- Tie two zip cords into a circular shape. ( If you hadn’t while removing the rear double)
- Push the zips cords into the mounting space to hook the quick release levers. Next, you can use the pliers to pull the red tab to give you enough space to slide the zip tie in.
- Grab the two zip ties and pull them towards you to unlock the levers at the back.
- Use your shoulder weight to push the twin seat forward, shuffle it to disengage the front latches from their slots. Then, lift the seat and take it out.
In some 10-seat or 12-seat configurations, the double seat may be bolted to the wall. You need to pop out the plastic covering on the side of the seat to expose the Torx bolt. Next, use a T-55 Torx bit socket wrench to get the bolt out.
You can repeat the same procedure for the double seat on the third row. Your van now remains with two independent seats at the rear, one each on the third and fourth row, as well as the triple second-row seats.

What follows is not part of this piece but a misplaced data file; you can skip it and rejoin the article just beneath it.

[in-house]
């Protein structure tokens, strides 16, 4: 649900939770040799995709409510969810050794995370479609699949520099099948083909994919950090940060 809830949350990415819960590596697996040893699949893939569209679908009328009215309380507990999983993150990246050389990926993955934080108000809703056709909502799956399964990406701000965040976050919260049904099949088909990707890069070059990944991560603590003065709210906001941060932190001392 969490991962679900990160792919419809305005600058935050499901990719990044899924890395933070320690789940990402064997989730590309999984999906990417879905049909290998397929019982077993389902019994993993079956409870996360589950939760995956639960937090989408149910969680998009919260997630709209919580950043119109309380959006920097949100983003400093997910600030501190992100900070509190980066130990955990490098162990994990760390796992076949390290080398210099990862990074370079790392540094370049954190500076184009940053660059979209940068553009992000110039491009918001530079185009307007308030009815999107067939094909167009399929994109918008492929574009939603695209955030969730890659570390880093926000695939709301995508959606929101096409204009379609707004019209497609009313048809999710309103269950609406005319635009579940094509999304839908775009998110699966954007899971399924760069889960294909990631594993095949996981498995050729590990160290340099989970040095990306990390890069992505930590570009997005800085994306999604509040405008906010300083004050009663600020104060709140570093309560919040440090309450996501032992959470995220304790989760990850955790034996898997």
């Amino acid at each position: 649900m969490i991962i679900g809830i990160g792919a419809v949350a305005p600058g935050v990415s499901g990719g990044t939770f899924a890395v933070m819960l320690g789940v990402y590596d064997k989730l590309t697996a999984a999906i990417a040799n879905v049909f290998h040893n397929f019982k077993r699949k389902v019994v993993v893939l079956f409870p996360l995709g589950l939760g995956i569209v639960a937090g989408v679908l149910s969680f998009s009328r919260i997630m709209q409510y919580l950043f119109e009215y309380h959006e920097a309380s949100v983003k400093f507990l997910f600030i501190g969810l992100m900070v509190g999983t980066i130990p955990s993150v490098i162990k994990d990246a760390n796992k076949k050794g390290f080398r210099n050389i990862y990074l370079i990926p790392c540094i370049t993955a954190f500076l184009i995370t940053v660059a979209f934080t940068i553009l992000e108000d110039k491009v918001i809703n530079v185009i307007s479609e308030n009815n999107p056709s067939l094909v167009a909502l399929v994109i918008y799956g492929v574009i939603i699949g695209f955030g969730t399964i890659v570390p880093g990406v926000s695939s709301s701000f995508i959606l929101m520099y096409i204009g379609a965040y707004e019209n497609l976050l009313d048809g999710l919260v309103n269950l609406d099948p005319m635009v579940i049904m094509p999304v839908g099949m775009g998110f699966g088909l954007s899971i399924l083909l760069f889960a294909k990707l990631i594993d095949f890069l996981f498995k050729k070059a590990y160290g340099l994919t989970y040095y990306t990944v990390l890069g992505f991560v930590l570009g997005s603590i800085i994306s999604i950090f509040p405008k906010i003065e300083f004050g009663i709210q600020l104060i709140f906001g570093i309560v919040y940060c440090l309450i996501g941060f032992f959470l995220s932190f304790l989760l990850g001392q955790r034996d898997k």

Removing Triple Second Row Seats
For the standard 12 and 15 seat configurations, all three seats on the second row are connected. You need to get a little creative because you have to trip three (not two) levers simultaneously to pull the seat out. Here’s one way you can do it.
- Pull out the plastic coverings on the base of the seats to expose the levers.
- Use the pliers to pull the red pull tab behind the lever on the extreme right and stick the screwdriver behind the lock. The screwdriver prevents the quick release lever from sliding back to its slot.
- Use the zip ties to pull the remaining two levers from the mounting slot.
- Use your body weight to push the seat forward, pull it back to disengage the front levers, and pull it out. Again, you may need someone to help you move and lift the seat from the rails.
- Take the seat out of the van through the sliding door. It is much easier than getting it out through the rear doors.
Caution: The triple second-row seats are the heaviest in the van. The manufacturer’s estimate is approximately 167 pounds. You need an extra pair of hands to help you lift and carry the heavy load outside.